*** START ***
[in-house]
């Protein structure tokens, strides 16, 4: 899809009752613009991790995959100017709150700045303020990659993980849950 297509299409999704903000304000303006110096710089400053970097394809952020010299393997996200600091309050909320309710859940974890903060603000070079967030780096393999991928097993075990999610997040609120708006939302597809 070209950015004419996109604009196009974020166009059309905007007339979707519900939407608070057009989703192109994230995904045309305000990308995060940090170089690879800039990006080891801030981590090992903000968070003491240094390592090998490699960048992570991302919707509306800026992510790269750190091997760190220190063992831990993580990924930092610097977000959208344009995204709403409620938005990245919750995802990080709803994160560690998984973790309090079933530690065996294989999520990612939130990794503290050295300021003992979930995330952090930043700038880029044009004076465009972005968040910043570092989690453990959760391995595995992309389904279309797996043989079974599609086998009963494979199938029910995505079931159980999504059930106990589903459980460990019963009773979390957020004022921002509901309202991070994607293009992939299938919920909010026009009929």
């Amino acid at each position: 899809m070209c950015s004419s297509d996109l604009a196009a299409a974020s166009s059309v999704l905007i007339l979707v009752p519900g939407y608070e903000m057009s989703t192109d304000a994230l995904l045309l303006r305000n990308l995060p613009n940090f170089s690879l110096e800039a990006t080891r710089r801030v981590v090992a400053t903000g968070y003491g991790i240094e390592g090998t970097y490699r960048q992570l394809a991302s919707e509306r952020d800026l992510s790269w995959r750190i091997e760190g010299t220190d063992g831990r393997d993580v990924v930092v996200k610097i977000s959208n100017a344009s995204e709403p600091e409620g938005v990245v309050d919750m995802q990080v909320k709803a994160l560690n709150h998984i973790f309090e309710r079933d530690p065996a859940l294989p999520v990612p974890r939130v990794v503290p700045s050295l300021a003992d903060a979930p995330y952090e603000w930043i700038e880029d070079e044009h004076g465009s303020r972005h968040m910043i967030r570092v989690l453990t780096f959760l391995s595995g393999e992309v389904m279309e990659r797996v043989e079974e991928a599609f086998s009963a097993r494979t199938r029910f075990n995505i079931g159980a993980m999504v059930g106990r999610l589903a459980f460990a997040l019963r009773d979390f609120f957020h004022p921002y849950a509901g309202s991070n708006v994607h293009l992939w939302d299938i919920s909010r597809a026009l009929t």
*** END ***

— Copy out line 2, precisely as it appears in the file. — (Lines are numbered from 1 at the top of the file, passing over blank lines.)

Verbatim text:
């Protein structure tokens, strides 16, 4: 899809009752613009991790995959100017709150700045303020990659993980849950 297509299409999704903000304000303006110096710089400053970097394809952020010299393997996200600091309050909320309710859940974890903060603000070079967030780096393999991928097993075990999610997040609120708006939302597809 070209950015004419996109604009196009974020166009059309905007007339979707519900939407608070057009989703192109994230995904045309305000990308995060940090170089690879800039990006080891801030981590090992903000968070003491240094390592090998490699960048992570991302919707509306800026992510790269750190091997760190220190063992831990993580990924930092610097977000959208344009995204709403409620938005990245919750995802990080709803994160560690998984973790309090079933530690065996294989999520990612939130990794503290050295300021003992979930995330952090930043700038880029044009004076465009972005968040910043570092989690453990959760391995595995992309389904279309797996043989079974599609086998009963494979199938029910995505079931159980999504059930106990589903459980460990019963009773979390957020004022921002509901309202991070994607293009992939299938919920909010026009009929």